This report focuses on concerns about children arriving in the UK alone who are being unlawfully excluded from the duties and protections afforded to all children in England, placing them at significant risk of harm including exploitation and going missing, whilst outside of the well-established local safeguarding framework under the Children Act 1989.
The past two years has seen a raft of legislative changes which diminish the support and protection available for child victims of trafficking, and for all children and young people subject to immigration control. These include the recent passage of the Nationality and Borders Act 2022 amongst other changes to the law and existing guidance.
Since the summer of 2020, unaccompanied children arriving in England have had their rights systematically breached and have been denied the protections they should be afforded under the Children Act 1989. They have not had their needs assessed and have been unlawfully excluded from and denied the care of local authorities for unlimited periods of time, and instead are being placed directly by the Home Secretary in Home Office-sourced hotels. Many children have gone missing as a result of this policy.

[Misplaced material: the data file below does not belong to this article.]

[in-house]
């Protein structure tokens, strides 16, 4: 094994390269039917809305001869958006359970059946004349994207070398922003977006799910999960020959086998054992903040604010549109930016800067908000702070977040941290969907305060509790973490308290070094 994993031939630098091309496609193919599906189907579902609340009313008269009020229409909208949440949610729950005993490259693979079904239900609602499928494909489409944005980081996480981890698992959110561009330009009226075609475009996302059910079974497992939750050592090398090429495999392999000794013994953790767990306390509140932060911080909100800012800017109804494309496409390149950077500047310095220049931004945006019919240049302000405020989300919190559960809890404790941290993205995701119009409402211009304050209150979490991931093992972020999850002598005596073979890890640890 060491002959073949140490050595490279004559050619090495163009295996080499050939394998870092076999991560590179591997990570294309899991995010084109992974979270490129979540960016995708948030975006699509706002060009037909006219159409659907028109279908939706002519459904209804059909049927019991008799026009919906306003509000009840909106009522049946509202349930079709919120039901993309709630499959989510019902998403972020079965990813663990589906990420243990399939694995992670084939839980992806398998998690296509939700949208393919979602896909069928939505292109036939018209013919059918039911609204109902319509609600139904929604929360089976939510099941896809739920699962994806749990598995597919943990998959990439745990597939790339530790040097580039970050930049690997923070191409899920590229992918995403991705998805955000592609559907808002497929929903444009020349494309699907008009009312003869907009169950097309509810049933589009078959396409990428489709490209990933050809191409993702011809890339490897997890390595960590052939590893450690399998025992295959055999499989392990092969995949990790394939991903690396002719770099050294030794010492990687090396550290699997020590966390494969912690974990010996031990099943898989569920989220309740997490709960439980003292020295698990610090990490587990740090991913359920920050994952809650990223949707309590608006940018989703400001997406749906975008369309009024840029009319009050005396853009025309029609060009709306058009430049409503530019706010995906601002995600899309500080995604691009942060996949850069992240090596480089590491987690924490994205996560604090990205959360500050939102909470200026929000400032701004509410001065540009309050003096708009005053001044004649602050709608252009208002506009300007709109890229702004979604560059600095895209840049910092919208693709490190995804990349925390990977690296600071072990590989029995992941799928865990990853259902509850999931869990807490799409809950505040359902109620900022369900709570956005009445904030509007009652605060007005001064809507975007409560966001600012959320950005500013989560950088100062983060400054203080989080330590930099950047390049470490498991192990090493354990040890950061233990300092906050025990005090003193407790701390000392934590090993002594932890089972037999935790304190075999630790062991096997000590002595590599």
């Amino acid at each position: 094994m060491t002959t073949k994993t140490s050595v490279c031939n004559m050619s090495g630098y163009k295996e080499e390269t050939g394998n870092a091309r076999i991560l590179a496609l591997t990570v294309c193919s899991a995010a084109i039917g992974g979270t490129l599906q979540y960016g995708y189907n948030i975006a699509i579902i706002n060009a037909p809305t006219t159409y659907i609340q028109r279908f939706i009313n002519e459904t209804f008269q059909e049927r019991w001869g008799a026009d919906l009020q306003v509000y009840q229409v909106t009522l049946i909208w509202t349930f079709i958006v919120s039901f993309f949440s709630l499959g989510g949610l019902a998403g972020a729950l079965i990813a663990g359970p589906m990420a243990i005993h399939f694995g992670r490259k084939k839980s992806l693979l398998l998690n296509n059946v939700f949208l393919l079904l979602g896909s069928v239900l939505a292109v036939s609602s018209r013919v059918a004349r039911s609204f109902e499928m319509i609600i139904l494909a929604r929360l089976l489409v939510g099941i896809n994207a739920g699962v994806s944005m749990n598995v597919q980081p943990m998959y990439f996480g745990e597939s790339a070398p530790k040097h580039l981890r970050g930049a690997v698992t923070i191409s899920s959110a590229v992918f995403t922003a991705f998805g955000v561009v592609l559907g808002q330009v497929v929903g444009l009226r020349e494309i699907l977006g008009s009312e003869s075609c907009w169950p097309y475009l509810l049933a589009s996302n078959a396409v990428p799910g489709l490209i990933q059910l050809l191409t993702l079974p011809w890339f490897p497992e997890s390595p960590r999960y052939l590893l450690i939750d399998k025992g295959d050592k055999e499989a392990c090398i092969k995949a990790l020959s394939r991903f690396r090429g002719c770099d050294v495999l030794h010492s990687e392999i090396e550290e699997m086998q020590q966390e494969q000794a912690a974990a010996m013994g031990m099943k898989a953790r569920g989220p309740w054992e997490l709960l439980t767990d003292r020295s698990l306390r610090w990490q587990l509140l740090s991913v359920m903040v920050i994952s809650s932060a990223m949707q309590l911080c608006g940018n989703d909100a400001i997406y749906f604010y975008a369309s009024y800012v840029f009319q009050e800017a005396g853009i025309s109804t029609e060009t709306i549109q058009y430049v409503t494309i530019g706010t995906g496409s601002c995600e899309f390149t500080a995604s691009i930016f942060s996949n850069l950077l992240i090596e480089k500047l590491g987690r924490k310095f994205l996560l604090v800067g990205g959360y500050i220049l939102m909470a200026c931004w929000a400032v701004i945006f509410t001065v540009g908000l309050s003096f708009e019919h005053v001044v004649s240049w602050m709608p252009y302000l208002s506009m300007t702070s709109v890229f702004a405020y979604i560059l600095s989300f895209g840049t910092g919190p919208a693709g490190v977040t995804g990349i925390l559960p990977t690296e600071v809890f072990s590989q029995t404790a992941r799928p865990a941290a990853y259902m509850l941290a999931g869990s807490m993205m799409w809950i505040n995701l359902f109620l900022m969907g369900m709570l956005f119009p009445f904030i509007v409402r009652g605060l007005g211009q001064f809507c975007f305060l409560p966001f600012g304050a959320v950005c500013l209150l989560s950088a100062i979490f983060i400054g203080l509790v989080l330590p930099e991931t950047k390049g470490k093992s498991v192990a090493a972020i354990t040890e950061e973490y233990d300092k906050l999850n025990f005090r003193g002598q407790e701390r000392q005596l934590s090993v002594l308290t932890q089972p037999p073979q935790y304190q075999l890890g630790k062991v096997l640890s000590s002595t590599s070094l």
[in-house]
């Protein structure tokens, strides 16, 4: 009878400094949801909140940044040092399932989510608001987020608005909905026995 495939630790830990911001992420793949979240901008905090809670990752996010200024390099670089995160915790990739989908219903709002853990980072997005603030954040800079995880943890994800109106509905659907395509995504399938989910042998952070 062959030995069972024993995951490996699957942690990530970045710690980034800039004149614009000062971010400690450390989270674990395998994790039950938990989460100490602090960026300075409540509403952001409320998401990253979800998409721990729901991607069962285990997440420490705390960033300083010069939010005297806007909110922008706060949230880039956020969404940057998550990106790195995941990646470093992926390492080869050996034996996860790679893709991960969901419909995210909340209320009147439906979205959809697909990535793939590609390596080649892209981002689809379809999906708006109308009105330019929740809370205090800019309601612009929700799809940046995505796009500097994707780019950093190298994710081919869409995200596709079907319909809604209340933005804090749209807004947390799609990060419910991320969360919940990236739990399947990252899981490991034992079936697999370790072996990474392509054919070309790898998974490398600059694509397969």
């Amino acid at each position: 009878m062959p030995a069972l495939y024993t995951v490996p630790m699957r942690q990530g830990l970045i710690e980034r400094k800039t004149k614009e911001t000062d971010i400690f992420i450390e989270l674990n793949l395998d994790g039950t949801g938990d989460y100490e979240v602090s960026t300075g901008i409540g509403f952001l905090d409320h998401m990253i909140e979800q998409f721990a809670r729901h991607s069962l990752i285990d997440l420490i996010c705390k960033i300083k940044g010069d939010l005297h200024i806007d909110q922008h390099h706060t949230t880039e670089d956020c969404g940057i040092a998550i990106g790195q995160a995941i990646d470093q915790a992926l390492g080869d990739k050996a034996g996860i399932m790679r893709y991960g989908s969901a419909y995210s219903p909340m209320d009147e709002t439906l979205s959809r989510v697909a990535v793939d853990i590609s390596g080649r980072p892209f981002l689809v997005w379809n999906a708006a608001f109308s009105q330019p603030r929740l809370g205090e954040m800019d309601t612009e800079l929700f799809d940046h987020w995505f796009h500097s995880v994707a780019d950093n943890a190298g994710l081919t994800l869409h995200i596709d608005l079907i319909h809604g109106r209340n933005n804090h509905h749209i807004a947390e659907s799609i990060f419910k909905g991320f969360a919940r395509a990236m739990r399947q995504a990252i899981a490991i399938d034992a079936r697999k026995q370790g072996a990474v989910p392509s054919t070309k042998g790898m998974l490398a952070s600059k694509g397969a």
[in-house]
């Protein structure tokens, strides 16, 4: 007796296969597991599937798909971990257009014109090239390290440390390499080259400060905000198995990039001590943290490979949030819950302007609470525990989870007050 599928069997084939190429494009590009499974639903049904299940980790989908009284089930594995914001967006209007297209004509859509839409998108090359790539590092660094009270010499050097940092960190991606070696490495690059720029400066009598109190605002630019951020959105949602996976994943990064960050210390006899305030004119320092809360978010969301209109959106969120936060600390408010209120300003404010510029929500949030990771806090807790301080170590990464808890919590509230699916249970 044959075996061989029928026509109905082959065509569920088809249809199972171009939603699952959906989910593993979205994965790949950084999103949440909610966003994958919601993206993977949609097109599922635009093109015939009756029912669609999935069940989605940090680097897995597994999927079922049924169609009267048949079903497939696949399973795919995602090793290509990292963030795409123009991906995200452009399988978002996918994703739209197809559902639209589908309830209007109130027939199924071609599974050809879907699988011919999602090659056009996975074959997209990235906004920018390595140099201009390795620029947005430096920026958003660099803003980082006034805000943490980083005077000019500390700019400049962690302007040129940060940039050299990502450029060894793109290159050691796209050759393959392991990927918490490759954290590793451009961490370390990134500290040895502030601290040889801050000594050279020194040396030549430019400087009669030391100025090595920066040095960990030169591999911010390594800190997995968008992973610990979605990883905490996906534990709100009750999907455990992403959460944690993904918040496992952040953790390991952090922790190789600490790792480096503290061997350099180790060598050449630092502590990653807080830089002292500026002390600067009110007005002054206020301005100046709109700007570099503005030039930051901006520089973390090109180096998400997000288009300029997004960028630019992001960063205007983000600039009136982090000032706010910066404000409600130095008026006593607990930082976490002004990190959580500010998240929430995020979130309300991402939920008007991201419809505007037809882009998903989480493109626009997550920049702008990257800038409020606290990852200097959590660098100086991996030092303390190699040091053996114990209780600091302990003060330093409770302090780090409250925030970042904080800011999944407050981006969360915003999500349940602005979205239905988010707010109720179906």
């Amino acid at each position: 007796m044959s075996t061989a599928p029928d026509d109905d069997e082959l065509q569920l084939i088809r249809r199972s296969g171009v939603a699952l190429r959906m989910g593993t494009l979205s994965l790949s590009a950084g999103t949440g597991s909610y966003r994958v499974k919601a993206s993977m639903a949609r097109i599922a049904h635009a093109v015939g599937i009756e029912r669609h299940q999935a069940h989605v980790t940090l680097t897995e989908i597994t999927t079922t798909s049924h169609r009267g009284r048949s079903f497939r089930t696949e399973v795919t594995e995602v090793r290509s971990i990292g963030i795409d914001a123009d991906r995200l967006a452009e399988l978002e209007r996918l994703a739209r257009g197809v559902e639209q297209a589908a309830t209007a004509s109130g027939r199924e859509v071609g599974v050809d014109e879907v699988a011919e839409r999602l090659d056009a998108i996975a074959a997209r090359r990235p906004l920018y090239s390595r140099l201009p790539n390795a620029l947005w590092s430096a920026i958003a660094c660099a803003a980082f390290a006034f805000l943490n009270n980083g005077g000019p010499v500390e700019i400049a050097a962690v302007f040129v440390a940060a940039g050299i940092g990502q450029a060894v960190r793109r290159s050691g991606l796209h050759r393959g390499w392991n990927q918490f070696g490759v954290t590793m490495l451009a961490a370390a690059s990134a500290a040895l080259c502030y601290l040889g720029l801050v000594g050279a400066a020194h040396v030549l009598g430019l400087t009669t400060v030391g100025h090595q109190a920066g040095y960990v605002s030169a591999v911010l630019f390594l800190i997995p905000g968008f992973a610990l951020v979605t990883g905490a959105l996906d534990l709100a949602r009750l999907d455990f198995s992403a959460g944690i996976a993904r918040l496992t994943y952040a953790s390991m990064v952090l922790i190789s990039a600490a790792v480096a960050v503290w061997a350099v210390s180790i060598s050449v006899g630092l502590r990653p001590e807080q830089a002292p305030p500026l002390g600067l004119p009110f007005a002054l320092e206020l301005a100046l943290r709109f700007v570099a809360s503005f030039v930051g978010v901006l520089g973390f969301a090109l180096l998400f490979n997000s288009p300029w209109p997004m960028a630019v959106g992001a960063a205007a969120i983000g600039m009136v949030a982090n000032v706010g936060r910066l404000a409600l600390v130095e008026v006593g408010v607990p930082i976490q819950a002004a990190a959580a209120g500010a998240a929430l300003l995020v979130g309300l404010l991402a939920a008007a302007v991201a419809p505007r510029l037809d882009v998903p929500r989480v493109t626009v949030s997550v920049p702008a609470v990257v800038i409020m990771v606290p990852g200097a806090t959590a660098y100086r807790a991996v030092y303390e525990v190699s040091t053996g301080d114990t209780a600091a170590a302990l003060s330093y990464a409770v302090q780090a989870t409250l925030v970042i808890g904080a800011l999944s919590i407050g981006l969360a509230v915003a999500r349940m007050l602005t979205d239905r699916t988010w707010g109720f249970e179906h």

Following a Freedom of Information Request issued by ECPAT UK (Every Child Protected Against Trafficking UK), with the assistance of Article 39 and the Helen Bamber Foundation, we have obtained data regarding the total number of unaccompanied children who have gone missing from Home Office hotels between 1st June 2021 until 31st March 2022 when unlawfully accommodated outside of the child welfare system.